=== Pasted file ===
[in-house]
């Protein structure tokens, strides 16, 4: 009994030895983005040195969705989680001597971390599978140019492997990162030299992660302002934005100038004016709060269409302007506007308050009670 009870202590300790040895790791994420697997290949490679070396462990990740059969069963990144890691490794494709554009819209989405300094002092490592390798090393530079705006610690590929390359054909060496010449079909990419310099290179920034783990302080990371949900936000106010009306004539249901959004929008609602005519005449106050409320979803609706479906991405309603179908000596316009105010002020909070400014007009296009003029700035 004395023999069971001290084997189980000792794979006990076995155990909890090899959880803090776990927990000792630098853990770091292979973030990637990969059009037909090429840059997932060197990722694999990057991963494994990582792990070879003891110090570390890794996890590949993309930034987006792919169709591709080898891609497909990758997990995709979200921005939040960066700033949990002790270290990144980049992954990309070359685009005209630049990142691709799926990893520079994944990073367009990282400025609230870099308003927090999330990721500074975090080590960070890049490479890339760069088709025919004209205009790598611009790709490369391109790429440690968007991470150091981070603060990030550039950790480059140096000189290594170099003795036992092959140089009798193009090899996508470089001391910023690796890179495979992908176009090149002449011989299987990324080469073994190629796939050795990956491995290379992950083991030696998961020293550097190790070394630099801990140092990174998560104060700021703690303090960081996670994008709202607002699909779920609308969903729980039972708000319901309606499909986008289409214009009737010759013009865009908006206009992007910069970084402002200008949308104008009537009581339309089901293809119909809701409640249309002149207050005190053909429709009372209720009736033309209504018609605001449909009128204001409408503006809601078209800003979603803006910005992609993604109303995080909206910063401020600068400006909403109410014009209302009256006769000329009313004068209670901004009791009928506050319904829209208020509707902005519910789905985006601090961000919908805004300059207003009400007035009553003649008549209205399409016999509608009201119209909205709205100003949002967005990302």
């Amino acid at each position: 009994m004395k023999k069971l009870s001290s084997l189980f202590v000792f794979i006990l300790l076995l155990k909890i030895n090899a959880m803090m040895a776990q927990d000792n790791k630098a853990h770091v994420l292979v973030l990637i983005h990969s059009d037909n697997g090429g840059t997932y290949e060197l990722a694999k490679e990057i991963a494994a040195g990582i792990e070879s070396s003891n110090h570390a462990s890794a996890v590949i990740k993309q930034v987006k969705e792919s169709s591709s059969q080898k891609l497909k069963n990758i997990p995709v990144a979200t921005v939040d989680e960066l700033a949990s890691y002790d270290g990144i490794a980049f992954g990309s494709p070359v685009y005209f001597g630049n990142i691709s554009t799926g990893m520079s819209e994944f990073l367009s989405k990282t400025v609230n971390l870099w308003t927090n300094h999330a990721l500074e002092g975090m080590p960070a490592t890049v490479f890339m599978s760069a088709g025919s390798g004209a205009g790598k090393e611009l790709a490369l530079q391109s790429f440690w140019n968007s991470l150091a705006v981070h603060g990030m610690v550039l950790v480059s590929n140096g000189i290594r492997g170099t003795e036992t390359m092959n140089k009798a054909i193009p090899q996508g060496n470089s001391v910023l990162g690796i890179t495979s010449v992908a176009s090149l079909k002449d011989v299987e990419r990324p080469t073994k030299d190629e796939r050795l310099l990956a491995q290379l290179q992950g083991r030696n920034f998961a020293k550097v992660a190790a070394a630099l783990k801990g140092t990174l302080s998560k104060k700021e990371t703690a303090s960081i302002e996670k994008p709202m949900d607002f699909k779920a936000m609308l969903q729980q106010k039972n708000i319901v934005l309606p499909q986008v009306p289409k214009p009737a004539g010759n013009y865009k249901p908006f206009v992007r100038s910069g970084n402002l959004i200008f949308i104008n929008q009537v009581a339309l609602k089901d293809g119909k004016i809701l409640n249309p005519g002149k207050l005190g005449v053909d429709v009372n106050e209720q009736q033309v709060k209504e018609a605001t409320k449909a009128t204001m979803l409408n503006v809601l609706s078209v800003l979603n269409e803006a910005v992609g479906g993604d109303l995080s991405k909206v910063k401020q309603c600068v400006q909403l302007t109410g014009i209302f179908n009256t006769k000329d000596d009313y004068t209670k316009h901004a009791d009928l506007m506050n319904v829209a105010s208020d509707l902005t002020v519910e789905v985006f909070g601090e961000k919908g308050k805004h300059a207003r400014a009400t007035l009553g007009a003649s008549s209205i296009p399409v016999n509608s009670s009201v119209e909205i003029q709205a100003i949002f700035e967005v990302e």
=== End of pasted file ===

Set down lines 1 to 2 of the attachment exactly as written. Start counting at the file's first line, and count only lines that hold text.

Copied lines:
[in-house]
């Protein structure tokens, strides 16, 4: 009994030895983005040195969705989680001597971390599978140019492997990162030299992660302002934005100038004016709060269409302007506007308050009670 009870202590300790040895790791994420697997290949490679070396462990990740059969069963990144890691490794494709554009819209989405300094002092490592390798090393530079705006610690590929390359054909060496010449079909990419310099290179920034783990302080990371949900936000106010009306004539249901959004929008609602005519005449106050409320979803609706479906991405309603179908000596316009105010002020909070400014007009296009003029700035 004395023999069971001290084997189980000792794979006990076995155990909890090899959880803090776990927990000792630098853990770091292979973030990637990969059009037909090429840059997932060197990722694999990057991963494994990582792990070879003891110090570390890794996890590949993309930034987006792919169709591709080898891609497909990758997990995709979200921005939040960066700033949990002790270290990144980049992954990309070359685009005209630049990142691709799926990893520079994944990073367009990282400025609230870099308003927090999330990721500074975090080590960070890049490479890339760069088709025919004209205009790598611009790709490369391109790429440690968007991470150091981070603060990030550039950790480059140096000189290594170099003795036992092959140089009798193009090899996508470089001391910023690796890179495979992908176009090149002449011989299987990324080469073994190629796939050795990956491995290379992950083991030696998961020293550097190790070394630099801990140092990174998560104060700021703690303090960081996670994008709202607002699909779920609308969903729980039972708000319901309606499909986008289409214009009737010759013009865009908006206009992007910069970084402002200008949308104008009537009581339309089901293809119909809701409640249309002149207050005190053909429709009372209720009736033309209504018609605001449909009128204001409408503006809601078209800003979603803006910005992609993604109303995080909206910063401020600068400006909403109410014009209302009256006769000329009313004068209670901004009791009928506050319904829209208020509707902005519910789905985006601090961000919908805004300059207003009400007035009553003649008549209205399409016999509608009201119209909205709205100003949002967005990302």